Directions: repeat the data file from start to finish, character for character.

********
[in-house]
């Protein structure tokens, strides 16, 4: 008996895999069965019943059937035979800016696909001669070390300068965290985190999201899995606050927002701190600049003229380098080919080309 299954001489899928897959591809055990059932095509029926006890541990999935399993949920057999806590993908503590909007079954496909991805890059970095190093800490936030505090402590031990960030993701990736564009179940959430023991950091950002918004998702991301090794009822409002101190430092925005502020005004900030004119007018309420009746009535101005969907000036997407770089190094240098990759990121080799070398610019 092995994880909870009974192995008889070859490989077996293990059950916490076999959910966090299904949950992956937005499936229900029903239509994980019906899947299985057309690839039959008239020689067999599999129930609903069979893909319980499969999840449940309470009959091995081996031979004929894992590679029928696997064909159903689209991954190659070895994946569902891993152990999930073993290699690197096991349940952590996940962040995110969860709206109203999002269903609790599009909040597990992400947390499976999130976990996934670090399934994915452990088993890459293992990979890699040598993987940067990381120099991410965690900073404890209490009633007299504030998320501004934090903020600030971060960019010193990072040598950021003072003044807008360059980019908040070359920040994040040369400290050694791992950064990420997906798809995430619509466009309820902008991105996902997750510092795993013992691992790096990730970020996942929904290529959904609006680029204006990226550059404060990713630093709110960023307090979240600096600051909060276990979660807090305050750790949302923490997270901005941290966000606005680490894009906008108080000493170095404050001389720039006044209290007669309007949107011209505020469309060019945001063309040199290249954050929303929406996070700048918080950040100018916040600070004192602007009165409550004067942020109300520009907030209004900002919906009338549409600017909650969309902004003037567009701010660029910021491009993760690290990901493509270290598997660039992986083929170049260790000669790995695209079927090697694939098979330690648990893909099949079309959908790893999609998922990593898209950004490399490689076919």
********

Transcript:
[in-house]
């Protein structure tokens, strides 16, 4: 008996895999069965019943059937035979800016696909001669070390300068965290985190999201899995606050927002701190600049003229380098080919080309 299954001489899928897959591809055990059932095509029926006890541990999935399993949920057999806590993908503590909007079954496909991805890059970095190093800490936030505090402590031990960030993701990736564009179940959430023991950091950002918004998702991301090794009822409002101190430092925005502020005004900030004119007018309420009746009535101005969907000036997407770089190094240098990759990121080799070398610019 092995994880909870009974192995008889070859490989077996293990059950916490076999959910966090299904949950992956937005499936229900029903239509994980019906899947299985057309690839039959008239020689067999599999129930609903069979893909319980499969999840449940309470009959091995081996031979004929894992590679029928696997064909159903689209991954190659070895994946569902891993152990999930073993290699690197096991349940952590996940962040995110969860709206109203999002269903609790599009909040597990992400947390499976999130976990996934670090399934994915452990088993890459293992990979890699040598993987940067990381120099991410965690900073404890209490009633007299504030998320501004934090903020600030971060960019010193990072040598950021003072003044807008360059980019908040070359920040994040040369400290050694791992950064990420997906798809995430619509466009309820902008991105996902997750510092795993013992691992790096990730970020996942929904290529959904609006680029204006990226550059404060990713630093709110960023307090979240600096600051909060276990979660807090305050750790949302923490997270901005941290966000606005680490894009906008108080000493170095404050001389720039006044209290007669309007949107011209505020469309060019945001063309040199290249954050929303929406996070700048918080950040100018916040600070004192602007009165409550004067942020109300520009907030209004900002919906009338549409600017909650969309902004003037567009701010660029910021491009993760690290990901493509270290598997660039992986083929170049260790000669790995695209079927090697694939098979330690648990893909099949079309959908790893999609998922990593898209950004490399490689076919």